Many companies that have been working on improving efficiency and effectiveness with the 5S techniques find that over time, the standards which they once followed begin to loosen. Facilities find that while in the beginning it was easy to identify problems, and implement solutions by following the 5S’s, it gets progressively more difficult as problems are identified and eliminated. Despite the fact that the ‘big wins’ may become fewer and further between, it is still important to stick to the concepts identified in 5s, and continue to work hard to operate in a lean way.
With that in mind, many facilities need to focus on getting back to the basics when it comes to 5S. This can begin by holding refresher courses on what 5S is, and why it is important. Showing everyone in the facility how far they have come using the 5S standards, and reminding them of the fact that it was sticking to the lean standards that helped them get where they are today. Once this training is complete, it is time to take 5S back to the basics on a day to day level. But what does that mean practically?
Getting Everyone on Board
While training is essential for getting back on track when it comes to 5S, you’ll likely need to do more to really get everyone on board. Without everyone participating in the improvement, it won’t be nearly as effective, and it may actually fail more quickly because those that aren’t helping will bring others down. It is possible to require everyone actively participate in 5S efforts, and that is a good thing. More importantly, however, you want to get everyone to actually support the progress that is being made.
Encouraging everyone to identify areas where improvements could be made, for example, is a good start. Publically recognizing it when people do this, or even rewarding them in some way, really helps take it to the next level. This type of reward and recognition can be an ongoing activity, or just part of a re-launch promotional period, depending on the facility.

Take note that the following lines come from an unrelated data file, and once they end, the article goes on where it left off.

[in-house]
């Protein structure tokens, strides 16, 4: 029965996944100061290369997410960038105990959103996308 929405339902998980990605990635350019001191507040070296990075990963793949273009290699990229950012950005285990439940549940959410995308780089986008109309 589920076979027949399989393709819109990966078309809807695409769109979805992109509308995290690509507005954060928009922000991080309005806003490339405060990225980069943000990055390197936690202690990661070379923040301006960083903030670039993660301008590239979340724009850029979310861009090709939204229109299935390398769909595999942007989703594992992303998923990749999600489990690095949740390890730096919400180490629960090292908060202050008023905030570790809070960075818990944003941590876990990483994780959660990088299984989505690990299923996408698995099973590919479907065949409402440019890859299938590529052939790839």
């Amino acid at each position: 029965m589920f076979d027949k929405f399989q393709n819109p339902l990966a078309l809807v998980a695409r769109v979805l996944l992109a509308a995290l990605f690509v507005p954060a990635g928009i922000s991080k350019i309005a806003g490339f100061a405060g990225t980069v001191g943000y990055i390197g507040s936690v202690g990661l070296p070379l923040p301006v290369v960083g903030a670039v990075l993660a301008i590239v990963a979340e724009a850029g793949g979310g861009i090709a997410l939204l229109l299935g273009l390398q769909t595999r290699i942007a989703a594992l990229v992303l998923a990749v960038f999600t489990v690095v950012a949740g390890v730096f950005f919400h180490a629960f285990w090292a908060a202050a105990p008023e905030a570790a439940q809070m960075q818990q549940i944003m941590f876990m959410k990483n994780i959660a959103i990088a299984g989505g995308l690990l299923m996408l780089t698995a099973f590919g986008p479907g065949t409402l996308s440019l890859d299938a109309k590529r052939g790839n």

Looking for Lean Solutions to Problems
One of the biggest ways companies can get out of the habit of following 5S concepts is by putting efficiency above true lean standards. True lean solutions focus on the long term profitability of the company, and not just improving processes for the sake of improvement itself. When a problem is identified, for example, it can be easy to find a solution when you are willing to spend a significant amount of time and money on it.
Examine your process measures and see if they are robust and will reflect the improvements you wish to make. If not create new measures of performance and collect data to make a baseline against which to measure performance improvements.
Just because it solves a problem, however, does not mean that it is a truly lean improvement. In many cases, the solution actually requires more resources than it saves, which means it should never be implemented in the first place. Some problems are so minor that they don’t actually warrant fixing, and others can be fixed in a much simpler way that will translate into long term benefits as well as costs savings. The bottom line here is that solutions to problem must be reviewed, and found to be lean, prior to being implemented.